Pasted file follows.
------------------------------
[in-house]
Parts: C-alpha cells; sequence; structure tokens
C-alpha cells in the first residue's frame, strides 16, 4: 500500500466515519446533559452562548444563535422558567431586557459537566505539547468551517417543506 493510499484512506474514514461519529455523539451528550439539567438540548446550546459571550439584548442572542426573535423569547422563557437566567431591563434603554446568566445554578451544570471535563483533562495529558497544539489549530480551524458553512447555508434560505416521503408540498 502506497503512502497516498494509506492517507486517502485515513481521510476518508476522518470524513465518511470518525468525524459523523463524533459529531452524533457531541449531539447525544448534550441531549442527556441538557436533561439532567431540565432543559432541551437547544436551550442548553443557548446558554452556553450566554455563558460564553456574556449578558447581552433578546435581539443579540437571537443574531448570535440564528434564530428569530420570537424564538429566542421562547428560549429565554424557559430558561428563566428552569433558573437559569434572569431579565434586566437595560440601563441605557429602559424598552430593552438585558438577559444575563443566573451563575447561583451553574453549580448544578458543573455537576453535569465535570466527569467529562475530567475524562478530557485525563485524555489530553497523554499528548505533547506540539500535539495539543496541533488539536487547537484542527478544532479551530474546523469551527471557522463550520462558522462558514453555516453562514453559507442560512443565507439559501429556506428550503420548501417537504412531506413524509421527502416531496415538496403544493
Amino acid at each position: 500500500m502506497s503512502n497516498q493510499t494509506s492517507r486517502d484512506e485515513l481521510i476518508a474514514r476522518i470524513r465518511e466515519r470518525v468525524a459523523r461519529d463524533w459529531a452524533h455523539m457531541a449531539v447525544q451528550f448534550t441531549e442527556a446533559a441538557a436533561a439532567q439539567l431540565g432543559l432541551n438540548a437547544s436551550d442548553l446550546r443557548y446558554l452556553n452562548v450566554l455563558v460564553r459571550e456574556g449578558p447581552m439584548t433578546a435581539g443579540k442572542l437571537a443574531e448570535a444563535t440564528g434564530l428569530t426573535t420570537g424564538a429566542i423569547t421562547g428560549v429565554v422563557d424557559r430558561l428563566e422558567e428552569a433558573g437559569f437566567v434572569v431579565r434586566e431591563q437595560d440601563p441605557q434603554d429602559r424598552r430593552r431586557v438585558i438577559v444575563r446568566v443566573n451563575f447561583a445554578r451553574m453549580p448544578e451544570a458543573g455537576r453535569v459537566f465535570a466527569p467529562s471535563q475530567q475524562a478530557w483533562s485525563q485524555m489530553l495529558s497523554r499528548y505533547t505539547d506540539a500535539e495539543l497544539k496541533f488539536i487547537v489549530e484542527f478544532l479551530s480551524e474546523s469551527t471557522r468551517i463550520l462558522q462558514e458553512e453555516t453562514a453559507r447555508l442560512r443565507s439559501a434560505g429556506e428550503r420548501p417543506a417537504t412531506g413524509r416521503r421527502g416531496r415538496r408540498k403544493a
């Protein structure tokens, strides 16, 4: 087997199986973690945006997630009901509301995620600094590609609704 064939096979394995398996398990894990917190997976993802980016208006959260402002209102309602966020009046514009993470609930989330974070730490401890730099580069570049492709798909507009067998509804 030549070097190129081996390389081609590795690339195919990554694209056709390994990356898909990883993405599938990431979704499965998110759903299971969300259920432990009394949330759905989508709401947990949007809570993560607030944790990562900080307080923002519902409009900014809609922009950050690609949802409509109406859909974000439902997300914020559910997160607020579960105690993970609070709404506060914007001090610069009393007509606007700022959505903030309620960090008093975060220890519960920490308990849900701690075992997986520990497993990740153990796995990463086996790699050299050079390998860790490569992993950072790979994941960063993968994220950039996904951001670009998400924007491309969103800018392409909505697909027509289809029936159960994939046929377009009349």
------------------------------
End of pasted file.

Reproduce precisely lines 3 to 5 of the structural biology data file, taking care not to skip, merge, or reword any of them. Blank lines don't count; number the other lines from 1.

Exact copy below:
C-alpha cells in the first residue's frame, strides 16, 4: 500500500466515519446533559452562548444563535422558567431586557459537566505539547468551517417543506 493510499484512506474514514461519529455523539451528550439539567438540548446550546459571550439584548442572542426573535423569547422563557437566567431591563434603554446568566445554578451544570471535563483533562495529558497544539489549530480551524458553512447555508434560505416521503408540498 502506497503512502497516498494509506492517507486517502485515513481521510476518508476522518470524513465518511470518525468525524459523523463524533459529531452524533457531541449531539447525544448534550441531549442527556441538557436533561439532567431540565432543559432541551437547544436551550442548553443557548446558554452556553450566554455563558460564553456574556449578558447581552433578546435581539443579540437571537443574531448570535440564528434564530428569530420570537424564538429566542421562547428560549429565554424557559430558561428563566428552569433558573437559569434572569431579565434586566437595560440601563441605557429602559424598552430593552438585558438577559444575563443566573451563575447561583451553574453549580448544578458543573455537576453535569465535570466527569467529562475530567475524562478530557485525563485524555489530553497523554499528548505533547506540539500535539495539543496541533488539536487547537484542527478544532479551530474546523469551527471557522463550520462558522462558514453555516453562514453559507442560512443565507439559501429556506428550503420548501417537504412531506413524509421527502416531496415538496403544493
Amino acid at each position: 500500500m502506497s503512502n497516498q493510499t494509506s492517507r486517502d484512506e485515513l481521510i476518508a474514514r476522518i470524513r465518511e466515519r470518525v468525524a459523523r461519529d463524533w459529531a452524533h455523539m457531541a449531539v447525544q451528550f448534550t441531549e442527556a446533559a441538557a436533561a439532567q439539567l431540565g432543559l432541551n438540548a437547544s436551550d442548553l446550546r443557548y446558554l452556553n452562548v450566554l455563558v460564553r459571550e456574556g449578558p447581552m439584548t433578546a435581539g443579540k442572542l437571537a443574531e448570535a444563535t440564528g434564530l428569530t426573535t420570537g424564538a429566542i423569547t421562547g428560549v429565554v422563557d424557559r430558561l428563566e422558567e428552569a433558573g437559569f437566567v434572569v431579565r434586566e431591563q437595560d440601563p441605557q434603554d429602559r424598552r430593552r431586557v438585558i438577559v444575563r446568566v443566573n451563575f447561583a445554578r451553574m453549580p448544578e451544570a458543573g455537576r453535569v459537566f465535570a466527569p467529562s471535563q475530567q475524562a478530557w483533562s485525563q485524555m489530553l495529558s497523554r499528548y505533547t505539547d506540539a500535539e495539543l497544539k496541533f488539536i487547537v489549530e484542527f478544532l479551530s480551524e474546523s469551527t471557522r468551517i463550520l462558522q462558514e458553512e453555516t453562514a453559507r447555508l442560512r443565507s439559501a434560505g429556506e428550503r420548501p417543506a417537504t412531506g413524509r416521503r421527502g416531496r415538496r408540498k403544493a
């Protein structure tokens, strides 16, 4: 087997199986973690945006997630009901509301995620600094590609609704 064939096979394995398996398990894990917190997976993802980016208006959260402002209102309602966020009046514009993470609930989330974070730490401890730099580069570049492709798909507009067998509804 030549070097190129081996390389081609590795690339195919990554694209056709390994990356898909990883993405599938990431979704499965998110759903299971969300259920432990009394949330759905989508709401947990949007809570993560607030944790990562900080307080923002519902409009900014809609922009950050690609949802409509109406859909974000439902997300914020559910997160607020579960105690993970609070709404506060914007001090610069009393007509606007700022959505903030309620960090008093975060220890519960920490308990849900701690075992997986520990497993990740153990796995990463086996790699050299050079390998860790490569992993950072790979994941960063993968994220950039996904951001670009998400924007491309969103800018392409909505697909027509289809029936159960994939046929377009009349």